The third chapter of the Confession of Faith also to be examined upon.

The elders did not use the same set of questions, although some questions appear in more than one paper, particularly the following:

What are those called who do not acknowledge divine revelation? What objections do they offer against Moses and his writings, and how are their arguments confuted?

Is the doctrine of the saints' perseverance founded on Scripture? If so, how will you prove it, and defend the doctrine against those who deny it?

What do you understand by the law of nature?

The extracts make a fair exhibit of the range of the questions. The papers were prepared by the pastor, and in view of the large size of parishes in those days it is to be presumed that the elders were coached by the pastor and made the medium of instruction supplementary to his pulpit discourses. It is plain that the questions assume a considerable degree of knowledge on the part of the people. In considering such records the historian feels that he is peering into the source of the extraordinary zeal for education displayed by the Scotch-Irish, which made them as a class superior in literacy and knowledge to the general run of American colonists.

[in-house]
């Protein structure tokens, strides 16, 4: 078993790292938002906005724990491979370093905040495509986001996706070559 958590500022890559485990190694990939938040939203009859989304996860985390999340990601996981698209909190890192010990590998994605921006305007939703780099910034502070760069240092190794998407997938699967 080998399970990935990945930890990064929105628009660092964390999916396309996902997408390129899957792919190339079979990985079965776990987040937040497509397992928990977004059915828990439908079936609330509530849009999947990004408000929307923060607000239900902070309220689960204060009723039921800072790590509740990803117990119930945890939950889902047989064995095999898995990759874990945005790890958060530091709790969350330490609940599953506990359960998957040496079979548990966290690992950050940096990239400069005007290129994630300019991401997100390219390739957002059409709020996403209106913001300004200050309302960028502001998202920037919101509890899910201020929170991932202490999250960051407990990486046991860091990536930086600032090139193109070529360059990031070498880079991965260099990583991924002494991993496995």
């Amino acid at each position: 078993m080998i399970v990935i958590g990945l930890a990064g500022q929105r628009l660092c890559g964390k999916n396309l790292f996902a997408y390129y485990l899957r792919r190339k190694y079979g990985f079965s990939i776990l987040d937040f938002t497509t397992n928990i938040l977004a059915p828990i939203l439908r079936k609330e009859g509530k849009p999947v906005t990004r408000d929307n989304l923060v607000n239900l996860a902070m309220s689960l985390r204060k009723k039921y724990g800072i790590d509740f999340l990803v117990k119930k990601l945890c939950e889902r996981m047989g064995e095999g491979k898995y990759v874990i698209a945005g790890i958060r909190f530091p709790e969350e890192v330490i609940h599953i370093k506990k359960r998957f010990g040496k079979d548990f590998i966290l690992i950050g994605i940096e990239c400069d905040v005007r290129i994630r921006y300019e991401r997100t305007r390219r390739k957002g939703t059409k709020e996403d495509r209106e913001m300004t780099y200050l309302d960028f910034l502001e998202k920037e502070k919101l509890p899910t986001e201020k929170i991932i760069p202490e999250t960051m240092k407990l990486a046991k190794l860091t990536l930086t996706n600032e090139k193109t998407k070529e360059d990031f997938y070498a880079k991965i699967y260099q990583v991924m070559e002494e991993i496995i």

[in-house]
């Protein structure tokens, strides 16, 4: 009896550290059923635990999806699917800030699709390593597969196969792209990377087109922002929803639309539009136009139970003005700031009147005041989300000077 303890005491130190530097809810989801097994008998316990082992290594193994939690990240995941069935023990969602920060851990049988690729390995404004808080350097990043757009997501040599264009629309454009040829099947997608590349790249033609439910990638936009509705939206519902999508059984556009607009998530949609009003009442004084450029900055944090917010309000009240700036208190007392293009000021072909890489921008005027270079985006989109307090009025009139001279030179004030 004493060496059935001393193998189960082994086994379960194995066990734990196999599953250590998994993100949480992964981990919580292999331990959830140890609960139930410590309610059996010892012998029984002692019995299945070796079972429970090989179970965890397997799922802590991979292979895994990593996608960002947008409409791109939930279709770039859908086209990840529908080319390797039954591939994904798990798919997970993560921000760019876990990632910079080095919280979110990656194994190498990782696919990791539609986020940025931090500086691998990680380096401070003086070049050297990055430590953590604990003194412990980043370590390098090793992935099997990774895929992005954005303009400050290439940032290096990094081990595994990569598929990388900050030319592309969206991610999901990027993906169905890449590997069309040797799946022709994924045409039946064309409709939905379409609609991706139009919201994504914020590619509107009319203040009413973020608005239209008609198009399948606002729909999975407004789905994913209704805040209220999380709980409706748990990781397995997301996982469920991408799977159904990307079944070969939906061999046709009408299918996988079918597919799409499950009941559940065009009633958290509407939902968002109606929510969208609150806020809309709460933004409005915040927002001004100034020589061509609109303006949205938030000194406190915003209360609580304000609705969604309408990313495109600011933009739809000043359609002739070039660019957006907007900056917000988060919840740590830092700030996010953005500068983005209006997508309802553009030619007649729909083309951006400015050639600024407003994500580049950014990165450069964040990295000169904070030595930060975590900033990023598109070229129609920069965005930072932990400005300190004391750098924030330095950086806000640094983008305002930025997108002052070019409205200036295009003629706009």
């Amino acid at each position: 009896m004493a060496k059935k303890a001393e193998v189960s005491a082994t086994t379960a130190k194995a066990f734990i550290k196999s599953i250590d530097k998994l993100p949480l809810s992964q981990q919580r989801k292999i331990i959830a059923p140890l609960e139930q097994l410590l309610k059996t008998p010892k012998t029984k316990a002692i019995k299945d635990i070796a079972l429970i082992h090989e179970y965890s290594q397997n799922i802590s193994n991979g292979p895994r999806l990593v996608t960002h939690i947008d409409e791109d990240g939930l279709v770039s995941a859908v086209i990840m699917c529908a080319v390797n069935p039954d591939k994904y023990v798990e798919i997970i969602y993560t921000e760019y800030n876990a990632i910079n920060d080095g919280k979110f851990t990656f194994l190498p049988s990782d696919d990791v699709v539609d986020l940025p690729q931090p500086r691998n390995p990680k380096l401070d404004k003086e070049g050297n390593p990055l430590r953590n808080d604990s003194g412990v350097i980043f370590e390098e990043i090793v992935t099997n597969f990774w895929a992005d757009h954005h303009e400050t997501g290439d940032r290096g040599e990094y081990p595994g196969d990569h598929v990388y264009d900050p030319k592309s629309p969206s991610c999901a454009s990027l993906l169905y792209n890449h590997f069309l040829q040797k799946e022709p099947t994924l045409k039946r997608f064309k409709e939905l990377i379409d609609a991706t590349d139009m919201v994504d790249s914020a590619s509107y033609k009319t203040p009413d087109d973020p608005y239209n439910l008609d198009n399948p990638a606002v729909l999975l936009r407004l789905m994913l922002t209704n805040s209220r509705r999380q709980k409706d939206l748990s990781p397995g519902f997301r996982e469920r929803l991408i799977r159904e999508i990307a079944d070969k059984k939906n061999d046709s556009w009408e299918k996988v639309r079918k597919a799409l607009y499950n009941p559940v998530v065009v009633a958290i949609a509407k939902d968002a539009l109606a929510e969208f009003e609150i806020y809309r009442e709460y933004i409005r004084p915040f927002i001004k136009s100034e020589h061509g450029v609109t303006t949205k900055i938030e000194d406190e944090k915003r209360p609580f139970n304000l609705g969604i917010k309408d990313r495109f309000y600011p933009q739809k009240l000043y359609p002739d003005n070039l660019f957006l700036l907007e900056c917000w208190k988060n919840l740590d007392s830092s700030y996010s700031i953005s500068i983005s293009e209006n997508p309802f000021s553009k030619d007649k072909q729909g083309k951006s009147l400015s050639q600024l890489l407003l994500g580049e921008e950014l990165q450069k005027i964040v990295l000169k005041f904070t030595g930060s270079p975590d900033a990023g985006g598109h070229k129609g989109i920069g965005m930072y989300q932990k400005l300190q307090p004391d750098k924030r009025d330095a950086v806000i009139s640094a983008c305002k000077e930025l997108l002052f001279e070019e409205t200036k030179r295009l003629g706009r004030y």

Read this book at your leisure

The Scotch-Irish in America cover

There ain’t nothing like the real thing — get the softcover second edition to read The Scotch-Irish in America at your leisure and help support this free Irish library. The author, Henry Jones Ford had this to say about the book:

“This book tells the story of the Ulster Plantation and of the influences that formed the character of the people. The causes are traced that led to the great migration from Ulster and the Scotch-Irish settlements in America are described. The recital of their experiences involves an account of frontier manners and customs, and of collisions with the Indian tribes. The influence of the Scotch-Irish settlements upon American institutions is traced, particularly in organizing and propagating the Presbyterian Church, in spreading popular education, and in promoting the movement for American national independence. In conclusion, there is an appreciation of the Ulster contribution to American nationality.”